However, as the example of the orchestrated reaction to President Macron’s remarks on the need for an autonomous EU policy towards China demonstrated, the Biden administration is just as determined that Europe should follow America’s lead. The effectiveness of this approach was also shown by the way that the Netherlands bowed to U.S. pressure to end its supply of semiconductors to China, but in such a way that this surrender never appeared in public. Similarly, Germany has moved towards increasingly strict limits on Huawei.22

Opinion polls in many European countries show deep public resistance to being drawn into U.S. hostility to China. Among the political elites however — especially in Germany, the most important player — there is a sentiment of complete dependence on the United States in general and the Biden administration in particular (though it was noted that “if the European elites all agree so strongly that this is in their interest, it might be a good reason for Americans to ask themselves if it is really in our interest.”)

Opinion polls in many European countries show deep public resistance to being drawn into U.S. hostility to China.

So deep is this attachment that the German elites have not even begun to think seriously about preparing hedging strategies should Donald Trump win the 2024 U.S. presidential election. “They are just praying this doesn’t happen.” A Trump presidency could potentially transform U.S. policy towards Ukraine; it would also increase the hostility of European liberals to Washington.

Participants differed somewhat on the degree of economic damage to Europe that will be caused by reductions in trade with China. Some raised the German public’s fear of de-industrialization. Others said that serious pain will be confined to particular industries, notably automobiles and chemicals.23 Although these (and the associated trades unions) are politically powerful, they represent a limited part of the German economy.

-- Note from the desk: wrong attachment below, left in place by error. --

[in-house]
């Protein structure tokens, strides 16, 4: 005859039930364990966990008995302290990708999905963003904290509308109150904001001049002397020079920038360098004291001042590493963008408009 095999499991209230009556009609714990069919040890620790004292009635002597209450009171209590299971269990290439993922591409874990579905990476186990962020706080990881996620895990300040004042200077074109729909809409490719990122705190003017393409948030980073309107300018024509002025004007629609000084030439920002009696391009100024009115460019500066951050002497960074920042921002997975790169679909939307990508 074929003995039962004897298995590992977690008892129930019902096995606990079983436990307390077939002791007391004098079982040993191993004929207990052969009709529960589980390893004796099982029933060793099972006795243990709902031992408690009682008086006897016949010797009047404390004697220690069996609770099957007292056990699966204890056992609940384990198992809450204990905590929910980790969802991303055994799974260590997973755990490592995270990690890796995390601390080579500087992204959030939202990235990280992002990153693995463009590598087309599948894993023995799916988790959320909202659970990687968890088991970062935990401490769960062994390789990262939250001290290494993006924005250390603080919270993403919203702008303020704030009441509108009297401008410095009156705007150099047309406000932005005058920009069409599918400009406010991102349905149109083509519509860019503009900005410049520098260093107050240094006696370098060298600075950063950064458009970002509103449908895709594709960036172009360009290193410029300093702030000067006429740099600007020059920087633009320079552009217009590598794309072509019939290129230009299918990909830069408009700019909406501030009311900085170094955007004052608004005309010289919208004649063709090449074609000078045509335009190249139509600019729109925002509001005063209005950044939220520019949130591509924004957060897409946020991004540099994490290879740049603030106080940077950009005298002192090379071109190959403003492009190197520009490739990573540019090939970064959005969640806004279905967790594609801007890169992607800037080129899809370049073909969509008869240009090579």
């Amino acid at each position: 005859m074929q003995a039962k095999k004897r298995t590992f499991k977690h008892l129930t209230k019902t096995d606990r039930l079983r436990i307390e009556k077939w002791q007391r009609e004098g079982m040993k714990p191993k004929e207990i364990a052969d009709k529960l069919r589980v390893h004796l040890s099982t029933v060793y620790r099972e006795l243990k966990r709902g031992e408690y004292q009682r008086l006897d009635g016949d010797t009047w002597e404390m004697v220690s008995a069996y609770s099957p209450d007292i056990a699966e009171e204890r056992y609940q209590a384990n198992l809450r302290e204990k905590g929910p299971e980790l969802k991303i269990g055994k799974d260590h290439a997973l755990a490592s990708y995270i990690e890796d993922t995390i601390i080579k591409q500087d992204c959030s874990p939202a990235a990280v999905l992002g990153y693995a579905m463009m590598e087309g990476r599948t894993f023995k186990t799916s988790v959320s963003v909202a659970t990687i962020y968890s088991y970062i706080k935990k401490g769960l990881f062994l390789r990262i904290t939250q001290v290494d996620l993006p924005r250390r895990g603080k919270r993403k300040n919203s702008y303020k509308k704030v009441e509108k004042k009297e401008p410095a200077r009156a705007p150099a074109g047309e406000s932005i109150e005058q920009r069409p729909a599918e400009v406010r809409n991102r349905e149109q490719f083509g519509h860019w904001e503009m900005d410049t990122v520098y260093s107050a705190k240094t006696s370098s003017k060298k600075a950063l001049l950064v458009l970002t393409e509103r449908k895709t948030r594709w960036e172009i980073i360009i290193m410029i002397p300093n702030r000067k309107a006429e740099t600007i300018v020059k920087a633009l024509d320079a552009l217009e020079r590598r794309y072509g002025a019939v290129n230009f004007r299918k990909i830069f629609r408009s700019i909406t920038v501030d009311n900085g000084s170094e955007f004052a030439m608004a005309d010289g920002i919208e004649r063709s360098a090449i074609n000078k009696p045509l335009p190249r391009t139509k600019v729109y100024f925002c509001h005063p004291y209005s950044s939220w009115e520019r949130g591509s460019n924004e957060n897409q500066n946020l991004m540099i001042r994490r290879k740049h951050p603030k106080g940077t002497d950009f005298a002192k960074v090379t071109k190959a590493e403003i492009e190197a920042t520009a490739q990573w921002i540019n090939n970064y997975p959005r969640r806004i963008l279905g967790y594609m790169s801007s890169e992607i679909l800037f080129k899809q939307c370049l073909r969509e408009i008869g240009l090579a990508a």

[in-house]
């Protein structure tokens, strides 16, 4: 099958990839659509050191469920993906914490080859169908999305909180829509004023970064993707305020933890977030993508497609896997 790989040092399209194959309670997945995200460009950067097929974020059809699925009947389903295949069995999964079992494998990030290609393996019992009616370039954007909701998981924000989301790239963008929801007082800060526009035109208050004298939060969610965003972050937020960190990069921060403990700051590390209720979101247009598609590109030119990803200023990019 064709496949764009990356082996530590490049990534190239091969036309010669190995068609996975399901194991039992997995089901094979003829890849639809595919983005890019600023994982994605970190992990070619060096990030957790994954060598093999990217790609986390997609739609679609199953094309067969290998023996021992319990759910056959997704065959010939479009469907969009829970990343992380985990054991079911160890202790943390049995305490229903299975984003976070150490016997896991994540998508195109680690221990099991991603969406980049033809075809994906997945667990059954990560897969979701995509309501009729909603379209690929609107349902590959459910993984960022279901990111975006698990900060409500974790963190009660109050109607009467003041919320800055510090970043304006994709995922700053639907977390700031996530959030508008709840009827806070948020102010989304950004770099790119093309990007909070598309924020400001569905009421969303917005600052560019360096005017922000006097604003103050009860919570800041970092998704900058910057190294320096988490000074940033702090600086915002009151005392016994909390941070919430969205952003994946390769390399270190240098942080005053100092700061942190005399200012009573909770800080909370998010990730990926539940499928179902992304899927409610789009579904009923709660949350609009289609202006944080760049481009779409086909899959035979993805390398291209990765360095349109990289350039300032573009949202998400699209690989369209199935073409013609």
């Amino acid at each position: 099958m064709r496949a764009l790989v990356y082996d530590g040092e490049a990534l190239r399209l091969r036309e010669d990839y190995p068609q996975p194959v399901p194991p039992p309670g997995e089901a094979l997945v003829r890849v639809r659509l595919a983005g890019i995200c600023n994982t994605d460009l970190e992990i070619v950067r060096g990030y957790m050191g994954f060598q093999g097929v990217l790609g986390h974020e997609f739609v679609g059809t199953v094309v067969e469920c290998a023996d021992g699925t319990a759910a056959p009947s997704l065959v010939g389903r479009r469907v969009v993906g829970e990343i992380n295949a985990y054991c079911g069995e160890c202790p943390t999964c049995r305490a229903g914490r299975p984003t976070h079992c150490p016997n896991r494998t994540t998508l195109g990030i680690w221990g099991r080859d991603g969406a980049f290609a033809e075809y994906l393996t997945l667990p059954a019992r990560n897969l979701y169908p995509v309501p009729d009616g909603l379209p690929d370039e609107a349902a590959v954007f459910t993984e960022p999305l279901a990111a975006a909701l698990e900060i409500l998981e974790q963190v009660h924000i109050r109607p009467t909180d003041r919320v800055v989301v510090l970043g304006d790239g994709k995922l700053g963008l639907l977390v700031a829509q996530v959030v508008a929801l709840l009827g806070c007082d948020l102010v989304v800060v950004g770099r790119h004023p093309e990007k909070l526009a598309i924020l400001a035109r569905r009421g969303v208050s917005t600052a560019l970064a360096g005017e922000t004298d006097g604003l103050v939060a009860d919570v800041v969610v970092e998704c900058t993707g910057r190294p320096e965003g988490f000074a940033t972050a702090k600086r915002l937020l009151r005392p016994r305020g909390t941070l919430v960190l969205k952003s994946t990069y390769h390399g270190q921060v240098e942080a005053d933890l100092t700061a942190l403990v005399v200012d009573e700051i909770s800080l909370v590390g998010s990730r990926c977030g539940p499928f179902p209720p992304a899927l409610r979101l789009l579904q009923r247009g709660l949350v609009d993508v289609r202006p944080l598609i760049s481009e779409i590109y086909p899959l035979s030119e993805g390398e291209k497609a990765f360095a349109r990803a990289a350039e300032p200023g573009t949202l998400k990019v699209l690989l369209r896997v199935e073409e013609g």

Moreover, their leaders are aware that Chinese economic strategy and development is likely in any case greatly to reduce German exports in these fields over the next generation. Germany will resist, but “Germany fought for almost six years against U.S. demands to break with Huawei’s 5-G, but eventually surrendered. This will happen in other areas too.”

Could Europe be led to pursue an autonomous and more friendly policy towards China if Beijing plays an important part in seeking peace in Ukraine (and is allowed to do so by Washington)? Here the opinions of participants differed. Some felt that China does have a number of strong motives to end the war. Others felt that China is happy enough with the conflict in its present form, and also lacks any real experience of such mediation (détente between Iran and Saudi Arabia notwithstanding).

However, this could change if the war escalates radically. If China cannot itself bring about peace, it could play a useful role as an interlocutor with Moscow, if the United States becomes committed to the search for an early ceasefire. This could improve China’s image in Europe — though doubtless Atlanticist forces would also accuse Beijing of having acted not for peace but only to help Russia.

Future security architecture in Eurasia

The group agreed that it will be impossible even to hold any public discussion on this as long as the fighting in Ukraine continues and Putin remains in power. It is also extremely difficult to envisage the development of such a new architecture given the intense levels of distrust between Russia and the West and between the United States and China.